A group of Republican lawmakers filed a lawsuit against House Speaker Nancy Pelosi over the chamber’s new proxy voting system, a challenge to the rule that is set to be used for the first time Wednesday.

The lawsuit, led by House Minority Leader Kevin McCarthy, outlines this argument and details that under the Constitution, a majority of lawmakers must be present to take up business and vote on legislation

“It is a brazen violation of the Constitution, a dereliction of our duty as elected officials, and would silence the American people’s voice during a crisis,” McCarthy, R-Calif., said in a statement officially announcing the lawsuit.

“Although I wish this matter could have been solved on a bipartisan basis, the stakes are too high to let this injustice go unaddressed.”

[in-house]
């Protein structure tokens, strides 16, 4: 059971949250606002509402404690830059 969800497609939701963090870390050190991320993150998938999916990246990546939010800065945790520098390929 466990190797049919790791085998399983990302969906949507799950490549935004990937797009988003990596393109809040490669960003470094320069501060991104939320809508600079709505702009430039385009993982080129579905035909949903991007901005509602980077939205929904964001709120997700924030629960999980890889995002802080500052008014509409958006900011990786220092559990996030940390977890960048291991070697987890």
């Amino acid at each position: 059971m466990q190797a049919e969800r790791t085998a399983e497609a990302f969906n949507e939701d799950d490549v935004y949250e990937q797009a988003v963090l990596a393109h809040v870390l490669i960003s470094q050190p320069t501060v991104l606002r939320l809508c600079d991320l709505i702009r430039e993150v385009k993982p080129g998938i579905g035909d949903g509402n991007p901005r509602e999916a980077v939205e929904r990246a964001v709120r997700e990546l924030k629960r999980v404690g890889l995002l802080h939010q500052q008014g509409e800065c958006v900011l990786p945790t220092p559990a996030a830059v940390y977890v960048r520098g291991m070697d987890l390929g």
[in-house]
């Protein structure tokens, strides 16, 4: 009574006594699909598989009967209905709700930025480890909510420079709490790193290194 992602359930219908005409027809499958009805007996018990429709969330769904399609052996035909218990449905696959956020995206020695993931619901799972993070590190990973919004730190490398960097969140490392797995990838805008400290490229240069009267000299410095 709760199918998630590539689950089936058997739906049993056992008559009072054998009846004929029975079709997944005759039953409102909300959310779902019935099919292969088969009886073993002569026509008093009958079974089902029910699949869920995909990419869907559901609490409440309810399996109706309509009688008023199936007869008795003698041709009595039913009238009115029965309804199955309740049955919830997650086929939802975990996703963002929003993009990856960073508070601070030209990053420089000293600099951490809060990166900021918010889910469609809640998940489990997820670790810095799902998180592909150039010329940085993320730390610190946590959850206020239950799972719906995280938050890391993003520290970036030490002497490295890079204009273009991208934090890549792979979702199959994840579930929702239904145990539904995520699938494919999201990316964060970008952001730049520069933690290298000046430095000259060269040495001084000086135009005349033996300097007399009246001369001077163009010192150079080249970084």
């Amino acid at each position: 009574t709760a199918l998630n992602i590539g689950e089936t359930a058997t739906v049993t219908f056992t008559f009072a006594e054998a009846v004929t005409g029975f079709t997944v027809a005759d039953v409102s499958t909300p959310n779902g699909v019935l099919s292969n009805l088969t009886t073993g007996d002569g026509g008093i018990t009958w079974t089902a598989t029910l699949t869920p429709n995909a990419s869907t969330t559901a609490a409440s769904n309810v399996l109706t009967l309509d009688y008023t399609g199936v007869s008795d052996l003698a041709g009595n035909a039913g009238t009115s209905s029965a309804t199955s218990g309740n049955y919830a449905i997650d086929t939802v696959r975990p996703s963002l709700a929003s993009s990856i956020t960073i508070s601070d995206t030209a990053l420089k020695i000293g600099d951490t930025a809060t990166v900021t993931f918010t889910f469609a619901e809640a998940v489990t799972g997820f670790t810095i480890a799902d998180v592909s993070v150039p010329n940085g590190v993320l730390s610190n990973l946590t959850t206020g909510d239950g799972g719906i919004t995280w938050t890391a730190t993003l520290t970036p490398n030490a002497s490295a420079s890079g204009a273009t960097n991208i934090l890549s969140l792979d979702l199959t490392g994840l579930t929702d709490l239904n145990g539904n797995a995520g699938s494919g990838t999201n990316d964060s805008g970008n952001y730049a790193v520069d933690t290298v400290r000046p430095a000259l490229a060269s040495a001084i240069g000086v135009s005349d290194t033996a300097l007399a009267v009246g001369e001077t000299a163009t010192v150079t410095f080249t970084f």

Twenty House Republicans signed on to the lawsuit, including Minority Whip Steve Scalise, R-La., and GOP Conference Chairwoman Liz Cheney, R-Wyo. Four members of the public, each from a different state, also signed on.

The lawsuit argues that changes to the way the House votes were not enacted during times of war or previous pandemics, such as the Spanish flu, which killed about 50 million people worldwide. The same can be said after the terror attacks on Sept. 11, 2001.

But Nancy Pelosi said in a statement that the lawsuit won’t block the House from moving forward. “House Republicans’ sad stunt shows that their only focus is to delay and obstruct urgently needed action to meet the needs of American workers and families during the coronavirus crisis,” so she said

The House’s position that remote voting by proxy during a pandemic is fully consistent with the Constitution is supported by expert legal analyses.”

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